« Reply #35 on: January 21, 2020, 02:09:44 PM »
Igh. Gifting upward to a manager? That is socially tacky. Gifts go down, not up. Someone needs to revise their idea.

I am surprised to hear about a workplace that gives baby gifts but nothing on retirement. That is very strange to me because retirement is the one life marker tied to work. How funny! My workplace did various things for retirees, at minimum approving work time for the event and supplying a space. Not surprisingly,  my department was pretty low-key in their retirement celebrations.

In other departments I observed giant over the top parties with receptions that went on and on and I kid you not about this next point, one retiree planned  her own entertainment, a choir. So, a choir came to sing her praises, literally. good God.

Another ďretirementĒ party sticks in my craw because it was a big event with lots of food, balloons, giftsóall donated by other employees. The honoree collected all of the gifts on a Friday and started his new full time job at another, similar, organization on a Monday. I never got the scoop on that, but it was scammy. Gift granby.


nessness

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Re: Getting hit up for money at work. Need to vent
« Reply #36 on: January 21, 2020, 09:47:55 PM »
I'm a Fed, so there are regulations against the government paying for these kinds of things. My office handles life events in what I think it is pretty close to the ideal way - they pass a card around the office, everyone signs it, and those who wish put some money in an envelope. No one knows what anyone else contributed. Then the organizer uses the money to buy an appropriate gift. We also do lunches out for retirements, which are optional. Usually the retirees' boss treats them, and everyone else pays for themselves. One retiree insisted on treating the whole group, which was nice, though not necessary.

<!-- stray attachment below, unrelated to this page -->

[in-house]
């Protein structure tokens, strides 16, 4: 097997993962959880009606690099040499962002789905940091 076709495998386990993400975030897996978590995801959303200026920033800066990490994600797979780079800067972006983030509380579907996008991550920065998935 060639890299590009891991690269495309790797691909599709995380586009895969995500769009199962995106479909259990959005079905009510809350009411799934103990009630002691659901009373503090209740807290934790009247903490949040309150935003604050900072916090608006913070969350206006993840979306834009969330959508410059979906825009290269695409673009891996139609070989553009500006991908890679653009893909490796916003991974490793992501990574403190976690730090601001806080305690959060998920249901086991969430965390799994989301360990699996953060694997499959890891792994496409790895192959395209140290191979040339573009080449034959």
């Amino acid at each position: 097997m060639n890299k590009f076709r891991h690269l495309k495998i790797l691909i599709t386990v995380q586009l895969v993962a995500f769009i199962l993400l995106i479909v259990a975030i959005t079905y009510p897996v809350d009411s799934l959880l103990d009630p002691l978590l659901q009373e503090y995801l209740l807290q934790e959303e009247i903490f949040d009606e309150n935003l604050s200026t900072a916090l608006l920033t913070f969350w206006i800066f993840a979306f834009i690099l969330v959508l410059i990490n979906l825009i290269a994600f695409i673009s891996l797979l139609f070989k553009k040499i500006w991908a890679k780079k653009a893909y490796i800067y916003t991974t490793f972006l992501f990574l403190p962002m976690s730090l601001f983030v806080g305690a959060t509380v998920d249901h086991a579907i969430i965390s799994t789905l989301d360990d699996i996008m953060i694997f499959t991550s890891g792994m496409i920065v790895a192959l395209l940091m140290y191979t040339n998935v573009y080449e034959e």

Leave donation requests go out by email, and donations are anonymous. Lots of long-time employees have use-or-lose leave and are happy to donate. I haven't had use-or-lose yet, but I donated once to a former coworker with chronic health problems.

I don't really understand getting your feathers ruffled about leave donation requests. I assume it's just an occasional office-wide email with information about eligible recipients and how to donate, right? And not, like, someone stopping by your cubicle to shame you into donating?

By the River

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Re: Getting hit up for money at work. Need to vent
« Reply #37 on: January 22, 2020, 07:36:14 AM »
Igh. Gifting upward to a manager? That is socially tacky. Gifts go down, not up. Someone needs to revise their idea.

My work place has a policy against gifts to your manager but not from your manager.  My manager just pays for a weekday lunch at relatively nice restaurant around Christmas for the department. 

talltexan

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Re: Getting hit up for money at work. Need to vent
« Reply #38 on: January 22, 2020, 09:03:34 AM »
Agreed. My sister-in-law invested much of a Saturday into planning a wedding shower for her manager's daughter. No one in the family seemed to understand why it squigged me out.

TheGrimSqueaker

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Re: Getting hit up for money at work. Need to vent
« Reply #39 on: January 22, 2020, 01:43:59 PM »
In other departments I observed giant over the top parties with receptions that went on and on and I kid you not about this next point, one retiree planned  her own entertainment, a choir. So, a choir came to sing her praises, literally. good God.

Oh, now I want this. A Hallelujah chorus to celebrate early retirement. It's not something I'll get to actually DO because of the work location, but it's awesome to think about.